If you take a pair of boxers from the washing machine, suspend them on a hanger on the front of a pedestal fan, and let them blow in the wind like an eccentrically designed flag, they’ll dry in about three minutes. This may come in handy if you’re ever ten thousand miles from home and don’t have a dryer. I’m just sayin’.
Last week, at the beginning of one of my classes, a girl of about six came up to me and started petting my forearm as if it were a cat. She was enthralled. I pulled away, confused. Then I realized: Korean men have no hair on their arms.
Ray has been living in Mrs. Kim’s late mother’s house, which is as far above my apartment in size and quality as mine is above the dorm. Now the family is selling the house, and Ray says he’s happy to be moving back into the dorm, because he can save a tremendous amount of money: his Internet and heat are paid with a simple $90 deduction from his pay each month. For all the dorm’s faults, the ugly little rooms will be cozy as Bag End in the winter.
I’ll have to pay my own bills, and the heating bill may be enormous. It’s getting chillier already, and Daegu gets down to 10 degrees Fahrenheit. For that matter, there’s a two-inch gap between the window and the right-hand sill over the tv to allow the cables to come in. I told Heeduk about it, and he’s going to have George and Manager Yeung see if they can find something foamy and insulationesque to stick in there.
I have been bequeathed a heater that resembles a pedestal fan. It makes things nice and toasty for a six-foot radius. Even so, I probably will need to put plastic sheeting over all the windows, keep the heat down, wear lots of layers, and hope my hands don’t shiver too much to shell out all that money.
When I first got here, I didn’t mind picking up my cup of soup to drink it, but I was careful to not slurp. Don’t want to be the ugly American, after all. But then I noticed that everybody slurps: it’s good manners, as it shows how much you’re enjoying the food. So now I’m learning to slurp. It’s kind of liberating, in a way.
However, an awful lot of men hawk and spit, and I think that’s one habit I don’t think I’ll pick up.
Korean currency is a funny thing. A thousand Won equals about 88 cents, so I was instantly a millionaire when I exchanged my dollars at Incheon Airport. The largest bill they have is 10,000 Won, so that made for quite a stack, though as I get nearer my first payday, it isn’t nearly as big a lump as it was. If I were paid my monthly salary in cash, I’d have to try to close my wallet on over 200 bills.
On the other hand, their denominations are different sizes and colors, so in that way they’re a lot smarter than we are.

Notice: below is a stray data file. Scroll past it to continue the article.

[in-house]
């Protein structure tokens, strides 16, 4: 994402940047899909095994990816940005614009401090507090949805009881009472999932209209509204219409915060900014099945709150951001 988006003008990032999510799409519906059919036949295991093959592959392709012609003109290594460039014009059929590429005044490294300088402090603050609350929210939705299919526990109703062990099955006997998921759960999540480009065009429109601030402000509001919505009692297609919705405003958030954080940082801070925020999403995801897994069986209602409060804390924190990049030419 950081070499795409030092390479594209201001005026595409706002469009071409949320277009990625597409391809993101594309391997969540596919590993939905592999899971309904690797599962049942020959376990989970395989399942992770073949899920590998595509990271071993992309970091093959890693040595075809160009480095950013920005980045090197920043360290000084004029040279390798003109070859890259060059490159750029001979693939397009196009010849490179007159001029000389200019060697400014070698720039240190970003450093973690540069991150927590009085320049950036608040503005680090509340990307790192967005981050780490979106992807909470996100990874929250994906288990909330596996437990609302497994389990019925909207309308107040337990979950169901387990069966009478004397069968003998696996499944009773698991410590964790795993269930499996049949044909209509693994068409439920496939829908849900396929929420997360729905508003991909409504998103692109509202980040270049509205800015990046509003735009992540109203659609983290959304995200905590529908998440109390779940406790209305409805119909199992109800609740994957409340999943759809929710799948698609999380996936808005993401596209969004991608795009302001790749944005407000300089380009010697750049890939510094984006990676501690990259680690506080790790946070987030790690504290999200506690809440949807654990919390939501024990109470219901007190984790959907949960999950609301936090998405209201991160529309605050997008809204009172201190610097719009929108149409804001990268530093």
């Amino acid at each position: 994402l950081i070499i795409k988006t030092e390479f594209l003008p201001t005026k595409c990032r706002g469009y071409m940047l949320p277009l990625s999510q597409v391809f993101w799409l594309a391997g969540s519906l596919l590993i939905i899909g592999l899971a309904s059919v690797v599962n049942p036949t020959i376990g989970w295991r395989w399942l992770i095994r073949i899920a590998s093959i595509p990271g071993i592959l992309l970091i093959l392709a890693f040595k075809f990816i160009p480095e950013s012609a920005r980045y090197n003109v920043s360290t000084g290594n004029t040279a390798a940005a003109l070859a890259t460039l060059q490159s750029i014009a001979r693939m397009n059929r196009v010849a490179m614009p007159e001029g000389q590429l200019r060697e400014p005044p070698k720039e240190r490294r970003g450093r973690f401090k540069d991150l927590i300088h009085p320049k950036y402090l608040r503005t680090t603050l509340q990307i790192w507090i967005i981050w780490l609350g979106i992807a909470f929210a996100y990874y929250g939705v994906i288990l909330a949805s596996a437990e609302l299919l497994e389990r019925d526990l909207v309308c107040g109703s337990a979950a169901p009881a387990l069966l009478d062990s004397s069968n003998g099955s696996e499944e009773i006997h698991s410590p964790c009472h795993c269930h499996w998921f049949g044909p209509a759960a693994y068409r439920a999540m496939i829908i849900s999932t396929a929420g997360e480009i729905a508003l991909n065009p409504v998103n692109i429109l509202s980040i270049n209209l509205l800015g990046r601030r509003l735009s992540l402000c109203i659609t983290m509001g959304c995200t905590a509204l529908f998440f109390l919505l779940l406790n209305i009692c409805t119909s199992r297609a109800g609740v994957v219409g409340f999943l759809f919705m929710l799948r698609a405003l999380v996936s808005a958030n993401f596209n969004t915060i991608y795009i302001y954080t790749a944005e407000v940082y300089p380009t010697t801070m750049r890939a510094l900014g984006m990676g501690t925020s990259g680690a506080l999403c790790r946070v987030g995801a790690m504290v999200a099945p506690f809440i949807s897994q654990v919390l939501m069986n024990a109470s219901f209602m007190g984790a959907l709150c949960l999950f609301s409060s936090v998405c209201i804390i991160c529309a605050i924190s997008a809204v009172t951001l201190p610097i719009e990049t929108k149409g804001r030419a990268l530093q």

Now that I have my alien card and bank account, I should have the ‘net hooked up at home in a few days. It’s been hard without it; I’ve missed chatting with friends, I’ve missed the collapse of both the US economy and the Mets (the two are equally important), and I missed the debate. I can’t believe Obama isn’t up by fifteen percent.
In 1968, my Uncle Frederick sent us a post card from Southeast Asia that said one thing: “Vote for George Wallace.” I thought, and I still think, that telling someone how to vote is the epitome of rudeness. But… please go vote for Obama as many times as you can. I’m Steve Cornman, and I approved this message.
At the track meet, I sat for awhile with some Americans, Nike executives who came up from Busan to see their wares in action. Sadly, the six-year-olds in China who actually manufactured the gear couldn’t make it. Anyway, the guys gave me a program and a beer and passed on some of their experience of living in Korea.
What one guy said stuck with me: Korea is a land of opposites that are equally true. It’s very, very hot in the summer (Ryoo, a girl I’m helping with her writing, says she saw a tire melting on the street in August) and very, very cold in the summer. The women are very beautiful and very… not. Their voices can be charming and can drive you up the wall.
More to my point, he said that Koreans are the most gracious and the rudest people in the world. He’s right: they can be very warm one-to-one, whether welcoming you to their homes or waiting on you in a store. It feels as if E-Mart has hundreds of salespeople, and they bow and say hello and would break a leg to grind your coffee or bag your vegetables. One doesn’t tip cabbies or waiters, because providing good service is part of being hospitable. But…
One of the first phrases I learned was “shilleh hamnida” (excuse me), but I have no idea why they have it in the language; I don’t believe any Korean has ever actually said it. People will brush by on the bus, bumping you hard, and not acknowledge that you exist. Sometimes I’ll be walking down the sidewalk toward two people talking, and one of them will seem to go out of his way to stand in mine. On Saturday and Sunday evenings, the grocery is mobbed; last night, I had a woman to my left and a kid on my right, and the little booger shoved my cart into her to get by. She never even noticed.
But when some little kid’s face lights up and he says “Hi!” in English, so proud to show an American he knows the word, all that is hard to remember.